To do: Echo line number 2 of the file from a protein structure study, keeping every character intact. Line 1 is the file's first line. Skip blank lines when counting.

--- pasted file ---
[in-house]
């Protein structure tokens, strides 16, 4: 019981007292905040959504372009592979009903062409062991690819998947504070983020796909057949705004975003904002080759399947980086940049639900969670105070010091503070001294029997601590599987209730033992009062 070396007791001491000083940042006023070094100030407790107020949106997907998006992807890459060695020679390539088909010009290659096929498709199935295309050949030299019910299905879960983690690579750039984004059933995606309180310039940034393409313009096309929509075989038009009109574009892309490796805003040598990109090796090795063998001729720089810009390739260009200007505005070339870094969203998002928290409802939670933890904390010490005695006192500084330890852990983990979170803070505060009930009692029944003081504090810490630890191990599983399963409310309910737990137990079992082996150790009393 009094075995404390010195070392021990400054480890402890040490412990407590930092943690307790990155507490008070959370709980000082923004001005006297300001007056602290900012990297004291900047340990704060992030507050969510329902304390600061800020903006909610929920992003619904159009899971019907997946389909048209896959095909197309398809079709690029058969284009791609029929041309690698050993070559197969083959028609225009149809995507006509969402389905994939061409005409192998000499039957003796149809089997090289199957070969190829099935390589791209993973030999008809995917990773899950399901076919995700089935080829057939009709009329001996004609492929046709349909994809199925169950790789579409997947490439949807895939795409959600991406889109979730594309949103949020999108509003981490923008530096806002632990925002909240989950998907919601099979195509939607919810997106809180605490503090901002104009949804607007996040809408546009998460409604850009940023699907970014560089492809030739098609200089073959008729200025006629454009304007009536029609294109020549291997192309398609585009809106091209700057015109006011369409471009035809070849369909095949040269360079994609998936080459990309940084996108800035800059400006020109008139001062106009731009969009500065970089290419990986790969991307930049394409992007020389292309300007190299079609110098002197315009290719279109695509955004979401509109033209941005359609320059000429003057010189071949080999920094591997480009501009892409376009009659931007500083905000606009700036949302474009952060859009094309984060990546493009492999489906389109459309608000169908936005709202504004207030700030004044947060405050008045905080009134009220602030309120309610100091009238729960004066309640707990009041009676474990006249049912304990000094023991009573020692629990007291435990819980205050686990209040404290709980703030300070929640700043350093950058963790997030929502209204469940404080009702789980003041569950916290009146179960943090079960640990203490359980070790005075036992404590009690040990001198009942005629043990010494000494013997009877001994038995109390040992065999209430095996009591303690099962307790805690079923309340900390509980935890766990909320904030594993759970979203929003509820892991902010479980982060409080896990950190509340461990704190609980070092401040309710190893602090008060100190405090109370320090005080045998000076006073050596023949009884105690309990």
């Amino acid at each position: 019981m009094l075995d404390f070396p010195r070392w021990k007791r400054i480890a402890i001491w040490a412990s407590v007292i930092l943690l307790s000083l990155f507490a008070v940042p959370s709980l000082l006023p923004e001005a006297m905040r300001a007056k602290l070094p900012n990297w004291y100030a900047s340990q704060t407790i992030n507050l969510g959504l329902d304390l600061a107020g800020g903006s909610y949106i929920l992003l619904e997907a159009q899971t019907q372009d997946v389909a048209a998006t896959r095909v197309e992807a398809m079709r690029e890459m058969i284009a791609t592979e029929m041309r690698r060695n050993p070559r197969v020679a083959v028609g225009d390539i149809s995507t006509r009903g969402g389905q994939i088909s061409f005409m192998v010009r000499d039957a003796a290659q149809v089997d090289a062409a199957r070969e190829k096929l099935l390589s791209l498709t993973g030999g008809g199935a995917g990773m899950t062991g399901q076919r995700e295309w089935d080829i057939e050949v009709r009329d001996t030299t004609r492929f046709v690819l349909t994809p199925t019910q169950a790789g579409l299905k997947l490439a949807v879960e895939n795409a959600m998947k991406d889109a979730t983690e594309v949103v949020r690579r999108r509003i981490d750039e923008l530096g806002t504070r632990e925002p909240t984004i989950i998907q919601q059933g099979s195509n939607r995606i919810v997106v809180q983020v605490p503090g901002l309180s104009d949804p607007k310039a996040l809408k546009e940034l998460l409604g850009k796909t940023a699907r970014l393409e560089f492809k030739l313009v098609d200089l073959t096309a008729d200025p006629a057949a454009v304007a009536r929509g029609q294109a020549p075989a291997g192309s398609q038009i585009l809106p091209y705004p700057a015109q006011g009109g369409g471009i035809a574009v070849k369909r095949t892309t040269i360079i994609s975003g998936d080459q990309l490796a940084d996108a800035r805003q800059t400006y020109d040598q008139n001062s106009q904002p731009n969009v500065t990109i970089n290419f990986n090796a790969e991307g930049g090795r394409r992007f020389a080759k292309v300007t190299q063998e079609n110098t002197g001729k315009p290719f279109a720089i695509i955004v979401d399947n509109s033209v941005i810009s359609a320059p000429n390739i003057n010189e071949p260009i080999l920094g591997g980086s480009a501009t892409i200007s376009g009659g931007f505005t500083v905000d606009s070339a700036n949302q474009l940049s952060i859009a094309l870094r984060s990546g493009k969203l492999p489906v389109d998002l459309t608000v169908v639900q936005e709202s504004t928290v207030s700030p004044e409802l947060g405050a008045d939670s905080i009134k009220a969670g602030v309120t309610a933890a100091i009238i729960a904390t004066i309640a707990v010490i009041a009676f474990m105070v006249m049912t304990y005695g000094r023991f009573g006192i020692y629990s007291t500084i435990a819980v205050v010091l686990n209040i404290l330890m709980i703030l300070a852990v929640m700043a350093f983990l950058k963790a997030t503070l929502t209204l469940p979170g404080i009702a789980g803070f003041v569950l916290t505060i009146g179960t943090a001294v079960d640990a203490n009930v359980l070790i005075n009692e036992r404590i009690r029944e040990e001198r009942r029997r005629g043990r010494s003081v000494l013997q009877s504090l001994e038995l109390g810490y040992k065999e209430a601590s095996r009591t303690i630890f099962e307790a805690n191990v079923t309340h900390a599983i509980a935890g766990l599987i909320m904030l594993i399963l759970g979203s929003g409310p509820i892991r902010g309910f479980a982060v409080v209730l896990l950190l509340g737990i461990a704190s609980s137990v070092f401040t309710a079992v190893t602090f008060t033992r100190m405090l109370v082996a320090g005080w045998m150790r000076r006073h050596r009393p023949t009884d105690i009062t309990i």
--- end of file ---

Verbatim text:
């Protein structure tokens, strides 16, 4: 019981007292905040959504372009592979009903062409062991690819998947504070983020796909057949705004975003904002080759399947980086940049639900969670105070010091503070001294029997601590599987209730033992009062 070396007791001491000083940042006023070094100030407790107020949106997907998006992807890459060695020679390539088909010009290659096929498709199935295309050949030299019910299905879960983690690579750039984004059933995606309180310039940034393409313009096309929509075989038009009109574009892309490796805003040598990109090796090795063998001729720089810009390739260009200007505005070339870094969203998002928290409802939670933890904390010490005695006192500084330890852990983990979170803070505060009930009692029944003081504090810490630890191990599983399963409310309910737990137990079992082996150790009393 009094075995404390010195070392021990400054480890402890040490412990407590930092943690307790990155507490008070959370709980000082923004001005006297300001007056602290900012990297004291900047340990704060992030507050969510329902304390600061800020903006909610929920992003619904159009899971019907997946389909048209896959095909197309398809079709690029058969284009791609029929041309690698050993070559197969083959028609225009149809995507006509969402389905994939061409005409192998000499039957003796149809089997090289199957070969190829099935390589791209993973030999008809995917990773899950399901076919995700089935080829057939009709009329001996004609492929046709349909994809199925169950790789579409997947490439949807895939795409959600991406889109979730594309949103949020999108509003981490923008530096806002632990925002909240989950998907919601099979195509939607919810997106809180605490503090901002104009949804607007996040809408546009998460409604850009940023699907970014560089492809030739098609200089073959008729200025006629454009304007009536029609294109020549291997192309398609585009809106091209700057015109006011369409471009035809070849369909095949040269360079994609998936080459990309940084996108800035800059400006020109008139001062106009731009969009500065970089290419990986790969991307930049394409992007020389292309300007190299079609110098002197315009290719279109695509955004979401509109033209941005359609320059000429003057010189071949080999920094591997480009501009892409376009009659931007500083905000606009700036949302474009952060859009094309984060990546493009492999489906389109459309608000169908936005709202504004207030700030004044947060405050008045905080009134009220602030309120309610100091009238729960004066309640707990009041009676474990006249049912304990000094023991009573020692629990007291435990819980205050686990209040404290709980703030300070929640700043350093950058963790997030929502209204469940404080009702789980003041569950916290009146179960943090079960640990203490359980070790005075036992404590009690040990001198009942005629043990010494000494013997009877001994038995109390040992065999209430095996009591303690099962307790805690079923309340900390509980935890766990909320904030594993759970979203929003509820892991902010479980982060409080896990950190509340461990704190609980070092401040309710190893602090008060100190405090109370320090005080045998000076006073050596023949009884105690309990």